3. Real Estate Trading/Flipping
This is the wild side of real estate investment. Like the day traders who are leagues away from a buy-and-hold investor, the real estate traders are an entirely different breed from the buy-and-rent landlords. Real estate traders buy properties with the intention of holding them for a short period of time (often no more than three to four months), whereupon they hope to sell them for a profit. This technique is also called flipping properties and is based on buying properties that are either significantly undervalued or are in a very hot market.

4. Real Estate Investment Trust or REIT
Real estate has been around since our cave-dwelling ancestors started chasing strangers out of their space, so it’s not surprising that Wall Street has found a way to turn real estate into a publicly-traded instrument. A real estate investment trust(REIT) is created when a corporation (or trust) uses investors’ money to purchase and operate income properties. REITs are bought and sold on the major exchanges just like any other stock. A corporation must pay out 90% of its taxable profits in the form of dividends to keep its status as an REIT. By doing this, REITs avoid paying corporate income tax, whereas a regular company would be taxed its profits and then have to decide whether or not to distribute its after-tax profits as dividends.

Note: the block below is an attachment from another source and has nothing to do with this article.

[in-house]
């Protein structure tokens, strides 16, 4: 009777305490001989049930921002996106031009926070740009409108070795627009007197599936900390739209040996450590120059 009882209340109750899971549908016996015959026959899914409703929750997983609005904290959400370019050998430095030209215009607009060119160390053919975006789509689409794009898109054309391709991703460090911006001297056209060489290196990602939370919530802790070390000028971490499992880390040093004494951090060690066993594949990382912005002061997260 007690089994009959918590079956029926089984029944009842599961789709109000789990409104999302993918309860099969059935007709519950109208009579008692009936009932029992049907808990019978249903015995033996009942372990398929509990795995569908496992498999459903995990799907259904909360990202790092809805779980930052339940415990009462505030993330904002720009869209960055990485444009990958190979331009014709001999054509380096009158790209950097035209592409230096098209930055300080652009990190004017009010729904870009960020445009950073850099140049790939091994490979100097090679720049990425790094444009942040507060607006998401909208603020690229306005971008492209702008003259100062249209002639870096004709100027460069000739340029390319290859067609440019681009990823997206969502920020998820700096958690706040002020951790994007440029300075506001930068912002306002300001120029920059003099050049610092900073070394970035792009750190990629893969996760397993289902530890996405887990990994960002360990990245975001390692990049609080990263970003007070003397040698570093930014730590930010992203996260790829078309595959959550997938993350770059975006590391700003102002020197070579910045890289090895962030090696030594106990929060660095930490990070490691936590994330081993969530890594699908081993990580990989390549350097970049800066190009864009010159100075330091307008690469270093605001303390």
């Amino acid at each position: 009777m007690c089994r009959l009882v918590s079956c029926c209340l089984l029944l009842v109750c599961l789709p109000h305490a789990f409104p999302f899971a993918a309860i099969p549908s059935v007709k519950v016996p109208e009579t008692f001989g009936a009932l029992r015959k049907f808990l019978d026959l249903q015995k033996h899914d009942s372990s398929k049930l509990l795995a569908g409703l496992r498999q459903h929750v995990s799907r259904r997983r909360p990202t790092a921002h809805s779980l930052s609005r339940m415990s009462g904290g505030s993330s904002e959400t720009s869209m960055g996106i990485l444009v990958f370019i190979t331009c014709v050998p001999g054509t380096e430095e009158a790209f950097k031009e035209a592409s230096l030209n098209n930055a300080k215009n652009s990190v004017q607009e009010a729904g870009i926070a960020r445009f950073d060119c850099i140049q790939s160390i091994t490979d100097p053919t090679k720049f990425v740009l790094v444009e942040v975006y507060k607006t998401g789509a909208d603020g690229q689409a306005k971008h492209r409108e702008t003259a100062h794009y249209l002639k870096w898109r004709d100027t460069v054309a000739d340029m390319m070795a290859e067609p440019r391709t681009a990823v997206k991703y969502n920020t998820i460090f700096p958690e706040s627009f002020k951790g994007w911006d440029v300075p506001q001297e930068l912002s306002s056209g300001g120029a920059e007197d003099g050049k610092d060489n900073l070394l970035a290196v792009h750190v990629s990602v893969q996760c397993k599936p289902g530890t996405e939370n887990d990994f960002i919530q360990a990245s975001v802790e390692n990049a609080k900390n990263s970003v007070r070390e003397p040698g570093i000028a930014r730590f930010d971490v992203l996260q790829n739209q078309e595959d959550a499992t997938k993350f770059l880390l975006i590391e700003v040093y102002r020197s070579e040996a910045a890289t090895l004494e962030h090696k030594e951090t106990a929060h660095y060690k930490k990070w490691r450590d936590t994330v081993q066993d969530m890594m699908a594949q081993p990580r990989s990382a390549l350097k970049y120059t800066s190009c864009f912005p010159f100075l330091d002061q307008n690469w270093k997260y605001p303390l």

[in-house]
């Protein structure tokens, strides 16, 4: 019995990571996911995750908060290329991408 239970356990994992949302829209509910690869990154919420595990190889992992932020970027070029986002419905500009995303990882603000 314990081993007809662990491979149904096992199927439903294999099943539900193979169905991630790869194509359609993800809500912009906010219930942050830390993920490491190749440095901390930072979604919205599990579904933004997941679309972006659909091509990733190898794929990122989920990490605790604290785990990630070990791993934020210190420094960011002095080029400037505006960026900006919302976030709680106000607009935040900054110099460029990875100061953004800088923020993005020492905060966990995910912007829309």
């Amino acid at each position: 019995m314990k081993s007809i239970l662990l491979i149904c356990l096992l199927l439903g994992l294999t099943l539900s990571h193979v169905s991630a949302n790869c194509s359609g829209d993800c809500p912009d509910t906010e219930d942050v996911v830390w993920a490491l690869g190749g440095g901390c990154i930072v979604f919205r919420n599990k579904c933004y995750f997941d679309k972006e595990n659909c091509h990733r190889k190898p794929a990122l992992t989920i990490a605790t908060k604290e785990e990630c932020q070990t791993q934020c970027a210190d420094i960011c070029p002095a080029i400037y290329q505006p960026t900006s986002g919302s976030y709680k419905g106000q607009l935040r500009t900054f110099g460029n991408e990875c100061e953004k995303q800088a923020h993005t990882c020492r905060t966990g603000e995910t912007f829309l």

Depreciation & Crunching Numbers


When you own property, each year you write off costs for money you expend where the cost is a one-year expense, such as gardening, general maintenance, repairs and HOA fees. But what if the cost is for an improvement such as a new kitchen or new sidewalks? Because those costs have a useful life beyond one year, you must “capitalize” and depreciate those costs. That means you divide the total cost by the useful life of the improvement, and write off 1/nth of the cost per year. For example, you do $15,000 worth of driveway and sidewalks, with a 15-year useful life, so you can write off $1,000 per year ($15,000 divided by 15 years).

The biggest capital asset of any property is the actual purchase of the house. When you buy a rental property and will own it for longer than one year, you can depreciate the structure. First you must divide the purchase price of the property between the land and the building. You can use your tax assessor’s estimate of the cost of each of those components, an appraisal or an insurance agent’s estimate of the cost of the building. Either way, you can only depreciate the building, as theoretically the land portion of your purchase price is not “used” up and cannot be depreciated.

Crunching the numbers